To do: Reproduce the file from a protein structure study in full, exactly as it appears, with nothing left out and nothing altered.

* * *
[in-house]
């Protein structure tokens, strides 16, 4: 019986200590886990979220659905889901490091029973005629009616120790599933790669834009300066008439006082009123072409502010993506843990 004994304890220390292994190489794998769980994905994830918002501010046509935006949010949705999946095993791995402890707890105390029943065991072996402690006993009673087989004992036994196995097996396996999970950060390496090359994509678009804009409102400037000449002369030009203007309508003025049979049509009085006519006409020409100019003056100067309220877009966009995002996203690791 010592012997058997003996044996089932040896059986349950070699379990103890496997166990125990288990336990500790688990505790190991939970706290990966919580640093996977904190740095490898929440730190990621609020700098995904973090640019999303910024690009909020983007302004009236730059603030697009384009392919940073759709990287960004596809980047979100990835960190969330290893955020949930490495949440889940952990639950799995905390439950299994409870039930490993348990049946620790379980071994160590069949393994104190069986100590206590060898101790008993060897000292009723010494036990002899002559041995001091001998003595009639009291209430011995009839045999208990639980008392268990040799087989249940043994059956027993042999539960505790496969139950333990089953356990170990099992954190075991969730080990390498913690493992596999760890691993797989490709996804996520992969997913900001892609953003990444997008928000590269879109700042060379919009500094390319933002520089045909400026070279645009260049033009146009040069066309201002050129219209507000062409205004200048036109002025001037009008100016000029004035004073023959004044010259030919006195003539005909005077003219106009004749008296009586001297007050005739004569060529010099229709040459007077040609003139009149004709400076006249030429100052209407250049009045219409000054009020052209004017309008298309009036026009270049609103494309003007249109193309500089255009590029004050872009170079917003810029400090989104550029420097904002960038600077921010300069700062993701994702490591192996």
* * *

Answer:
[in-house]
């Protein structure tokens, strides 16, 4: 019986200590886990979220659905889901490091029973005629009616120790599933790669834009300066008439006082009123072409502010993506843990 004994304890220390292994190489794998769980994905994830918002501010046509935006949010949705999946095993791995402890707890105390029943065991072996402690006993009673087989004992036994196995097996396996999970950060390496090359994509678009804009409102400037000449002369030009203007309508003025049979049509009085006519006409020409100019003056100067309220877009966009995002996203690791 010592012997058997003996044996089932040896059986349950070699379990103890496997166990125990288990336990500790688990505790190991939970706290990966919580640093996977904190740095490898929440730190990621609020700098995904973090640019999303910024690009909020983007302004009236730059603030697009384009392919940073759709990287960004596809980047979100990835960190969330290893955020949930490495949440889940952990639950799995905390439950299994409870039930490993348990049946620790379980071994160590069949393994104190069986100590206590060898101790008993060897000292009723010494036990002899002559041995001091001998003595009639009291209430011995009839045999208990639980008392268990040799087989249940043994059956027993042999539960505790496969139950333990089953356990170990099992954190075991969730080990390498913690493992596999760890691993797989490709996804996520992969997913900001892609953003990444997008928000590269879109700042060379919009500094390319933002520089045909400026070279645009260049033009146009040069066309201002050129219209507000062409205004200048036109002025001037009008100016000029004035004073023959004044010259030919006195003539005909005077003219106009004749008296009586001297007050005739004569060529010099229709040459007077040609003139009149004709400076006249030429100052209407250049009045219409000054009020052209004017309008298309009036026009270049609103494309003007249109193309500089255009590029004050872009170079917003810029400090989104550029420097904002960038600077921010300069700062993701994702490591192996």